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Rosenblum writes: "Whether Donald Trump slips into history as a bitter laugh line or weasels his way into a second term, his ham-handed hubris toward China has done more to change the shape of global geopolitics than the rise and fall of Adolf Hitler's Third Reich."

President Donald Trump with China's President Xi Jinping and members of their official delegations during their bilateral meeting at the G20 Summit in Buenos Aires, Argentina. (photo: Pablo Martinez Monsivais/AP)
President Donald Trump with China's President Xi Jinping and members of their official delegations during their bilateral meeting at the G20 Summit in Buenos Aires, Argentina. (photo: Pablo Martinez Monsivais/AP)

Saint Donald and the Dragon

By Mort Rosenblum, Reader Supported News

27 June 20

hether Donald Trump slips into history as a bitter laugh line or weasels his way into a second term, his ham-handed hubris toward China has done more to change the shape of global geopolitics than the rise and fall of Adolf Hitler’s Third Reich.

Trump lost face in China by alternately bullying and fawning over Xi Jinping in full public view. That turned an essential ally in confronting global crises into a wary, hostile adversary bent on muscling aside the United States for world supremacy.

Previous American policy, engagement, was a discreet minuet. Both partners took intricate steps at arm’s length. Trump’s approach was estrangement. He berated China in public for dirty dealing, declared a trade war. Yet when it suited his needs, he shifted to abject flattery.

As Trump charges, China steals intellectual property, knocks off American products, and infringes on copyrights. But his tariffs and taunts have reversed decades of progress toward a common accord. Now scapegoating China for his failure to contain Covid-19 provokes unmarked anger.

Trump repeats a one-word sneer, “Gina,” and talks of “kung flu.” Republicans follow his lead. In a crucial race in Arizona, Sen. Martha McSally’s ads berate “those communists.” She says her favored opponent has “Chinese investments.” So do most Americans with mutual funds.

Republicans slur Joe Biden as being close to China. Democrats explain why a lifelong statesman steeped in history knows better than to jab sticks at a dragon that is waking from a long sleep, eating our lunch, and getting hungry again an hour later.

China is fortifying its nuclear arsenal and deep-water fleet. It patrols vital sea lanes in the South China Sea, plants its flag from the ocean floor to the dark side of the moon, and bribes its way into poor states across the world for strategic materials, markets, and U.N. votes.

Badly in need of the West, China is open to quiet diplomacy if both sides can claim victory. But Xi, leader for life in a society that thinks in millennia rather than four-year terms, is in no hurry. The Middle Kingdom can endure setbacks and lasting pain in pursuit of global domination.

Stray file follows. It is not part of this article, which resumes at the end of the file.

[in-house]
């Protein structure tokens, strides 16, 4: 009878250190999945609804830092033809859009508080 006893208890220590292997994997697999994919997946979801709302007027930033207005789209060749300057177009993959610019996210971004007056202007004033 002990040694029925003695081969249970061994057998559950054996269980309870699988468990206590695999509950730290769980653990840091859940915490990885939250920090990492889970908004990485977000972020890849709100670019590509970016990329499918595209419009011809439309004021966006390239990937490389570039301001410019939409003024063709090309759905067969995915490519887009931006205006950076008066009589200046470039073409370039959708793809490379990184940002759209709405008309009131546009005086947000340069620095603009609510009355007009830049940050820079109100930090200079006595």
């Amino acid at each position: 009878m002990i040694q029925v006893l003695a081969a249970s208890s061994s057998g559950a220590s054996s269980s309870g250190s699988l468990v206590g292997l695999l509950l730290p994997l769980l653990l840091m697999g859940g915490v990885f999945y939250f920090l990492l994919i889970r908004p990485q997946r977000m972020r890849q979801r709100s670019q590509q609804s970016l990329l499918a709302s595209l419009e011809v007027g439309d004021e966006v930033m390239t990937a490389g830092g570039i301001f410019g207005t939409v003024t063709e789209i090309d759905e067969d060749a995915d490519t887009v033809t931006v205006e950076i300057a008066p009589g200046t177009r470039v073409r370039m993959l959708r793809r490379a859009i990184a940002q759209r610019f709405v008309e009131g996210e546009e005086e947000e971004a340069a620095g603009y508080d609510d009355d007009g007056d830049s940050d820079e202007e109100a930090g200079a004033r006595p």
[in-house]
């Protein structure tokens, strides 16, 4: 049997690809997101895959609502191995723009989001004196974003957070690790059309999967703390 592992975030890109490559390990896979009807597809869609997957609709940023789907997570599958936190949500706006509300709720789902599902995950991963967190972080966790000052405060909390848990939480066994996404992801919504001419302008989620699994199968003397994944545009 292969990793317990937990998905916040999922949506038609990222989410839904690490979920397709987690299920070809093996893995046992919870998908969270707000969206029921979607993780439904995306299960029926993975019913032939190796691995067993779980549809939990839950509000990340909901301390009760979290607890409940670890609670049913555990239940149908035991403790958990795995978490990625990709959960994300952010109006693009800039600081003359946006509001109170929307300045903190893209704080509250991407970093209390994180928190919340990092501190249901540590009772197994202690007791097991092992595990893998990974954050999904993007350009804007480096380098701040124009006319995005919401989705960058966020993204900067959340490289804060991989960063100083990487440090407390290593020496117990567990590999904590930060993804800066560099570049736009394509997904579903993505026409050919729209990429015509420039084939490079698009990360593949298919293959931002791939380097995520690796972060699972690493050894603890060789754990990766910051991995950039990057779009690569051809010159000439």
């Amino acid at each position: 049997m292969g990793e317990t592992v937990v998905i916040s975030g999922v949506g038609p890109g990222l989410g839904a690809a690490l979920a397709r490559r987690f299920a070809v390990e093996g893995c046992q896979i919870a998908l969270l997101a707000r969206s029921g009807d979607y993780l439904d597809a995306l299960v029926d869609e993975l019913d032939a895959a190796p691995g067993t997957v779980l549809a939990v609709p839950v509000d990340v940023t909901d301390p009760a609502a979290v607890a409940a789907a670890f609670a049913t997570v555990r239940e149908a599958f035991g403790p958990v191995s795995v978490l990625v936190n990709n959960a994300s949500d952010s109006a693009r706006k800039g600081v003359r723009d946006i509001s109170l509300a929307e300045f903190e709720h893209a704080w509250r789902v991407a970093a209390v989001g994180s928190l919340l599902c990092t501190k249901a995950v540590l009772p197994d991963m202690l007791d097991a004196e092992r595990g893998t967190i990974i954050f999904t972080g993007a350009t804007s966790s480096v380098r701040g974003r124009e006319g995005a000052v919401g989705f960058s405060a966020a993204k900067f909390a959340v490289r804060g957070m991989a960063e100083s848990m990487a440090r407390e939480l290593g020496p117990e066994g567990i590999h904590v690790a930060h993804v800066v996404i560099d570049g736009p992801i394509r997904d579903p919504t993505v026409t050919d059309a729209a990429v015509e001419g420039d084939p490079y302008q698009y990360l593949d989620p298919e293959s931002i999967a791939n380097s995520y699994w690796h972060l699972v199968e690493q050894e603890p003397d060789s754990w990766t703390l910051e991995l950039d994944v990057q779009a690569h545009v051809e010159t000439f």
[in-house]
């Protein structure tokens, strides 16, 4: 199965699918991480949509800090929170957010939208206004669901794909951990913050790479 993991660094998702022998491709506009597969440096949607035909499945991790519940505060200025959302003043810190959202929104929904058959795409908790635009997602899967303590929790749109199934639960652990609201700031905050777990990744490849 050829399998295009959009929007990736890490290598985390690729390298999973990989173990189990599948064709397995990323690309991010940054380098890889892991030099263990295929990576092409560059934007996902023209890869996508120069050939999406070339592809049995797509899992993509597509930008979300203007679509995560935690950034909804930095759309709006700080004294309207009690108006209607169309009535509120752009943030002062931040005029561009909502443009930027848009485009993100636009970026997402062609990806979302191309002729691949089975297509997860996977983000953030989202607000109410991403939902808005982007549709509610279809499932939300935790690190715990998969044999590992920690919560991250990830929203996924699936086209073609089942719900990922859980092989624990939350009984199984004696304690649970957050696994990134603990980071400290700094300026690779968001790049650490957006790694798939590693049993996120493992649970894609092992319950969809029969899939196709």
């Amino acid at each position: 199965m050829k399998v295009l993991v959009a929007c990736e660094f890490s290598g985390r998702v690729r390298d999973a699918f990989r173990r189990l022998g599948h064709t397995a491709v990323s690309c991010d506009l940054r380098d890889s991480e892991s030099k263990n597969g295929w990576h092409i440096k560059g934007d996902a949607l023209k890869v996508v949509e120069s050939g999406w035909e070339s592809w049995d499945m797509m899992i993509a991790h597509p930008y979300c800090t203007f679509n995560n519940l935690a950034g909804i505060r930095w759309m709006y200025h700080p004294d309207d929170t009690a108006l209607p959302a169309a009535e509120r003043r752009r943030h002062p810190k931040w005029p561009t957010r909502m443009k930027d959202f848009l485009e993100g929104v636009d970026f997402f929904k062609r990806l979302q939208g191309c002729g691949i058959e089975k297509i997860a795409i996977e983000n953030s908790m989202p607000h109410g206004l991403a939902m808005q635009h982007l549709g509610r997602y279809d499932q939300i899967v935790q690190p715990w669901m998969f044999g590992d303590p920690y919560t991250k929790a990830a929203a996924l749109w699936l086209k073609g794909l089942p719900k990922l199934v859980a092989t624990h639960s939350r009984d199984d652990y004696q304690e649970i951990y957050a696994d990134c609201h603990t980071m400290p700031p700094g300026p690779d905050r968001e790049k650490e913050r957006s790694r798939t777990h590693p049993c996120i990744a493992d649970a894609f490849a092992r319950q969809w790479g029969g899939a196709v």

The past matters in China, which suffered a century of humiliation under European and Japanese occupation after so many successive emperors kept foreign barbarians at bay. When Japan was finally driven out in 1945, two opposing factions fought for control.

America spent heavily to pick up the pieces of World War II. It helped forge a United Nations and championed democracy in a postwar world. But it backed the wrong side in China. Mao Zedong took a sharp left turn and slammed the door.

The world knew little of the famine that took at least 30 million lives — perhaps up to 55 million — in the early 1960s. Reuters was later allowed in briefly, but Red Guards expelled its correspondent in 1969 after holding him captive 777 days. At one point, they tortured his cat to death in front of him.

Reporters saw China through the looking glass from Hong Kong, interviewing diplomats and travelers to amplify guesswork about who stood where in ceremonial photos.

Early in 1971, I bumped into F. Tillman Durdin, a dour New York Times Asian hand who didn’t smile much. He grinned like a Cheshire cat as he fluttered a telegram at me as if it announced he had won the Irish Sweepstakes. It was better. “This,” he said, “is my China visa.”

After a hint from China, Henry Kissinger flew secretly to Peking. Richard Nixon followed with reporters in tow. James Reston’s analysis in the Times is still fresh today: “China’s attitude and tactics toward the United States are obviously changing, but her strategy and principles remain the same.”

Trump missed that message. John Bolton’s new book says he pleaded with Xi to help him win a second term, offering favorable trade terms in exchange. He praised ethnic cleansing and brutal concentration camps for a million Muslims in Xinjiang.

Xi concluded the obvious. American moralizing about democratic principles, press freedom, and the rest is cynical hypocrisy. Trump — malleable, self-obsessed, and ignorant of global realities — is far more paper than tiger.